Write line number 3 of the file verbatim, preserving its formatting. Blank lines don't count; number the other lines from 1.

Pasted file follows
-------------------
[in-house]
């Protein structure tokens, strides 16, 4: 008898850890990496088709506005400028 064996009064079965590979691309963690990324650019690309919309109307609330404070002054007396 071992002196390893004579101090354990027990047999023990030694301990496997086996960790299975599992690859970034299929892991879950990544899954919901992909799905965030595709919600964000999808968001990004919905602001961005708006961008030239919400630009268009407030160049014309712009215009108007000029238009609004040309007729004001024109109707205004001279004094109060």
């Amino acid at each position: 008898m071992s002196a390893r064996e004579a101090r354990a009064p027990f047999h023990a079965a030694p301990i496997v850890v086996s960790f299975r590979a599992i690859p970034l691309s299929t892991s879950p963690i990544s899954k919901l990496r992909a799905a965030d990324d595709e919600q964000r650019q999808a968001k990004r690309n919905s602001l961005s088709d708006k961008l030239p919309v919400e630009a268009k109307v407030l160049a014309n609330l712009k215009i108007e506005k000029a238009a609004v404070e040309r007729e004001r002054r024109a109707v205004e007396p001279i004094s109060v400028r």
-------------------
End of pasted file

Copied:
């Amino acid at each position: 008898m071992s002196a390893r064996e004579a101090r354990a009064p027990f047999h023990a079965a030694p301990i496997v850890v086996s960790f299975r590979a599992i690859p970034l691309s299929t892991s879950p963690i990544s899954k919901l990496r992909a799905a965030d990324d595709e919600q964000r650019q999808a968001k990004r690309n919905s602001l961005s088709d708006k961008l030239p919309v919400e630009a268009k109307v407030l160049a014309n609330l712009k215009i108007e506005k000029a238009a609004v404070e040309r007729e004001r002054r024109a109707v205004e007396p001279i004094s109060v400028r």